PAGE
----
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Children's train museum on track for W.Va.

August 23, 2010

MARTINSBURG, W.Va. (AP) -- It's full steam ahead for a hands-on kids' museum at the Caperton Train Station.

Jim Castleman is the project manager for the planned "For the Kids, By George" Children's Museum, to be housed at the train station at 229 E. Martin St.

The museum, on track to open next spring, will provide young people with insight into how the railroad affected life in the Eastern Panhandle -- even influencing turning points in American history.

During the Civil War, the North and South staged continual fights over control of the Martinsburg area. That's because of the presence of the B & O Railroad, Castleman said.

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"The railroad is the reason this area is even in West Virginia," he said. "If it hadn't been here, we'd probably still be part of Virginia."

Castleman, a longtime tourism official, came on board to help plan the children's museum in 2007 after he was approached by leaders of the Washington Heritage Trail National Scenic Byway Welcome Center, which operates from the Caperton Train Station.

"Heritage tourism is absolutely vital to the city and to the region," said Castleman, a Martinsburg resident since 1989 whose maternal ancestors have resided in the Eastern Panhandle for generations.

During a recent tour of the site, Castleman pointed out why Martinsburg is an ideal location for a museum devoted to trains and history.

"Children are going to connect with history here because it's where so many key events unfolded," he said. "They can come here and stand on the spot where Stonewall Jackson ordered the roundhouses burned down."

Besides its Civil War ties, the train station also is a landmark site in U.S. labor history.

On a July day 133 years ago, the country's first nationwide strike began when rail workers in Martinsburg staged a protest after their pay was cut. The unrest soon spread to Baltimore and Pittsburgh and became known as the Great Railroad Strike of 1877.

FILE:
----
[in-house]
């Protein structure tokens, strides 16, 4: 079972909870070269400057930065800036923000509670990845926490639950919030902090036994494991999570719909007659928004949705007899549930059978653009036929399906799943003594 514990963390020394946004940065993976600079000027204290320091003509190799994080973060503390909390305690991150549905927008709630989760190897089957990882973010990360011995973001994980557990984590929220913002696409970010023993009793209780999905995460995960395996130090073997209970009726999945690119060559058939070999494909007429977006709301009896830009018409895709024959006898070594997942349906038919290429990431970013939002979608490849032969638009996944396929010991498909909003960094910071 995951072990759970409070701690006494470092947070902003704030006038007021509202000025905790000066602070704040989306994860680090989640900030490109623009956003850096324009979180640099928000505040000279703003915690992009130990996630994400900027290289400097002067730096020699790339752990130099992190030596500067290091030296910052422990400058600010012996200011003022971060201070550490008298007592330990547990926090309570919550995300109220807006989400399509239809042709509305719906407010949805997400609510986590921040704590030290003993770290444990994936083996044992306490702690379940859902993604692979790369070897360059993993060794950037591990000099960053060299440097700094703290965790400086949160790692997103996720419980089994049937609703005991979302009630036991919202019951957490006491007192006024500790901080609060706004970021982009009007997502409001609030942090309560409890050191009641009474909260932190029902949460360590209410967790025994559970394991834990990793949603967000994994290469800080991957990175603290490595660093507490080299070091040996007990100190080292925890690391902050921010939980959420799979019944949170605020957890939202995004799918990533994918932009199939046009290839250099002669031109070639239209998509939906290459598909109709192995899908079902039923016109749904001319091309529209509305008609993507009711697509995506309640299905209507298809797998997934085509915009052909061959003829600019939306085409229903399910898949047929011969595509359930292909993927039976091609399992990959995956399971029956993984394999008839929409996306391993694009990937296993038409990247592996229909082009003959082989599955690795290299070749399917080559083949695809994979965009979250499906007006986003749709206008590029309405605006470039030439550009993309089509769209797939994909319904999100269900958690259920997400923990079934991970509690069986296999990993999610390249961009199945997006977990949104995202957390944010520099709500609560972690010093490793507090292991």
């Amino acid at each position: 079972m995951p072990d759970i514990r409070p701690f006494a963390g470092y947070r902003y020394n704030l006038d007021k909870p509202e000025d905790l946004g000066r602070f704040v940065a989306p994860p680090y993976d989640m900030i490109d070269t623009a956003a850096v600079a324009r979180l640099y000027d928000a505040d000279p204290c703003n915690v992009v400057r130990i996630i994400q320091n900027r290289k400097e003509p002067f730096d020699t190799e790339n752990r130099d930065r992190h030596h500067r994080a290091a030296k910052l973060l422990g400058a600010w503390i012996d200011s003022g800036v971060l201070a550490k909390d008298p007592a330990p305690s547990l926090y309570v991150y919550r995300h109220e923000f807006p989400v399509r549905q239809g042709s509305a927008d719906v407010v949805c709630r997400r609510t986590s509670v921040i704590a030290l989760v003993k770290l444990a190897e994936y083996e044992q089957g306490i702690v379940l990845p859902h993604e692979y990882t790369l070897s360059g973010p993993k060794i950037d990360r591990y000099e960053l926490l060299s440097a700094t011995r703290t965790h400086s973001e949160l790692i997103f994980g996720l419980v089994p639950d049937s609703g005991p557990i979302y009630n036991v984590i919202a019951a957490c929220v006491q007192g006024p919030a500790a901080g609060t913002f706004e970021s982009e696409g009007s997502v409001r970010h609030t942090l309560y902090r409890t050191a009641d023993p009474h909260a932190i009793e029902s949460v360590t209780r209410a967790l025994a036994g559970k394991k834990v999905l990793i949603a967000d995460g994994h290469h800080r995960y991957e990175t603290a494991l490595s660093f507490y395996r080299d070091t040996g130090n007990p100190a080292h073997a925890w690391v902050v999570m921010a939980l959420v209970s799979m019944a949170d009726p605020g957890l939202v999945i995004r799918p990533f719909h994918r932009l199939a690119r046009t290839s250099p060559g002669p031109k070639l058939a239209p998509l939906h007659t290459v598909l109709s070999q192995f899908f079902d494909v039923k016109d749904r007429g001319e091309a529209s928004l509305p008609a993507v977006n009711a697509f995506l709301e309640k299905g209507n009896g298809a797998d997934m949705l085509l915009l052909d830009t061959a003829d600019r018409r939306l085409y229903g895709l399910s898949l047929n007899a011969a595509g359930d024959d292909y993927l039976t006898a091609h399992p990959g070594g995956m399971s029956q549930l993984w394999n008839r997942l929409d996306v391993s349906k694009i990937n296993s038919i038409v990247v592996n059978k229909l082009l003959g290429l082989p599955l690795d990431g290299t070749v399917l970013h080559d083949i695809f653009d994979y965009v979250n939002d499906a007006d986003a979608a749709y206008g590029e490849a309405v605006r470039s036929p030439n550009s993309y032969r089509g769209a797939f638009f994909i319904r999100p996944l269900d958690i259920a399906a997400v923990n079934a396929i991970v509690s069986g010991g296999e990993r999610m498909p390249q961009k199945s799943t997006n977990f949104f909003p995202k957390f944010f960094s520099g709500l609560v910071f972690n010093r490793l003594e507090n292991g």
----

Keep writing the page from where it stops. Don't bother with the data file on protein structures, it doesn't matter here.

Today, hundreds of travelers come and go daily on Amtrak as well as MARC trains that take commuters to jobs in Washington, D.C., and its suburbs.

Martinsburg's Caperton Station, where the first steam engine arrived in the spring of 1842, holds the distinction of being one of the nation's oldest continuously operating train stations. The building was named a national historic landmark six years ago.

Plans for a children's museum began to gain steam after efforts to save the historic Roundhouse -- built in 1866 and the only cast iron-framed structure of its kind still standing in the United States -- brought in millions of dollars in the late 1990s. Local leaders found themselves looking for ways to put the restored space to good use.

"Unless and until we start making use of this site, I don't think our downtown will thrive the way it should," he said.

Drawings for the museum are nearing completion and should be unveiled to the public within weeks, Castleman said.

The project is being funded with a mix of private support, grants and government money. Proceeds generated at the welcome center's bookstore and gift shop located on the porch of the Caperton Train Station also go toward the project.

"Excited doesn't begin to describe how we're feeling about this museum," Castleman said. "We're going to help children become living historians, and at the same time we'll create a catalyst for all kinds of things to come together for our downtown."

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